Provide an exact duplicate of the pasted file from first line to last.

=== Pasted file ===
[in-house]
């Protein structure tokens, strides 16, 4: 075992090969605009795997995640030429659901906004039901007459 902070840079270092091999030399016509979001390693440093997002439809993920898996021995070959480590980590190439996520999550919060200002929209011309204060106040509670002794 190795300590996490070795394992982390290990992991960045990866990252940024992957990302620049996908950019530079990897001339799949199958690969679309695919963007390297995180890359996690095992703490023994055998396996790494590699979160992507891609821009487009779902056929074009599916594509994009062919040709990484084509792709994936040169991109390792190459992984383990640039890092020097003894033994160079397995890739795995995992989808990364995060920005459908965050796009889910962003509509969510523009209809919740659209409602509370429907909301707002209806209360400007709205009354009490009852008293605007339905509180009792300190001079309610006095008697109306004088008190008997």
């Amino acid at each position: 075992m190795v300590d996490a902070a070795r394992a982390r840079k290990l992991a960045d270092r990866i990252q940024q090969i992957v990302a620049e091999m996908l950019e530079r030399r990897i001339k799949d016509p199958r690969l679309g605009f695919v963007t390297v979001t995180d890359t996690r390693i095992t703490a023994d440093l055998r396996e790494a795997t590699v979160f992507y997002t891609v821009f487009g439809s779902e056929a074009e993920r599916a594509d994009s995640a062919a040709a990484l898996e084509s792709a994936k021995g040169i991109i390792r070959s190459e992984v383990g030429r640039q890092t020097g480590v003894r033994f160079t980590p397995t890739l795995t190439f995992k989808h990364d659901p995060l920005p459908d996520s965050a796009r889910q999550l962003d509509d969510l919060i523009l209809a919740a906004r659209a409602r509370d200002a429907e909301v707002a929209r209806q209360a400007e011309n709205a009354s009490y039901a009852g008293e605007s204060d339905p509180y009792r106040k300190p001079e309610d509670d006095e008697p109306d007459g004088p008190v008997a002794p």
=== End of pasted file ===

[in-house]
């Protein structure tokens, strides 16, 4: 075992090969605009795997995640030429659901906004039901007459 902070840079270092091999030399016509979001390693440093997002439809993920898996021995070959480590980590190439996520999550919060200002929209011309204060106040509670002794 190795300590996490070795394992982390290990992991960045990866990252940024992957990302620049996908950019530079990897001339799949199958690969679309695919963007390297995180890359996690095992703490023994055998396996790494590699979160992507891609821009487009779902056929074009599916594509994009062919040709990484084509792709994936040169991109390792190459992984383990640039890092020097003894033994160079397995890739795995995992989808990364995060920005459908965050796009889910962003509509969510523009209809919740659209409602509370429907909301707002209806209360400007709205009354009490009852008293605007339905509180009792300190001079309610006095008697109306004088008190008997």
């Amino acid at each position: 075992m190795v300590d996490a902070a070795r394992a982390r840079k290990l992991a960045d270092r990866i990252q940024q090969i992957v990302a620049e091999m996908l950019e530079r030399r990897i001339k799949d016509p199958r690969l679309g605009f695919v963007t390297v979001t995180d890359t996690r390693i095992t703490a023994d440093l055998r396996e790494a795997t590699v979160f992507y997002t891609v821009f487009g439809s779902e056929a074009e993920r599916a594509d994009s995640a062919a040709a990484l898996e084509s792709a994936k021995g040169i991109i390792r070959s190459e992984v383990g030429r640039q890092t020097g480590v003894r033994f160079t980590p397995t890739l795995t190439f995992k989808h990364d659901p995060l920005p459908d996520s965050a796009r889910q999550l962003d509509d969510l919060i523009l209809a919740a906004r659209a409602r509370d200002a429907e909301v707002a929209r209806q209360a400007e011309n709205a009354s009490y039901a009852g008293e605007s204060d339905p509180y009792r106040k300190p001079e309610d509670d006095e008697p109306d007459g004088p008190v008997a002794p």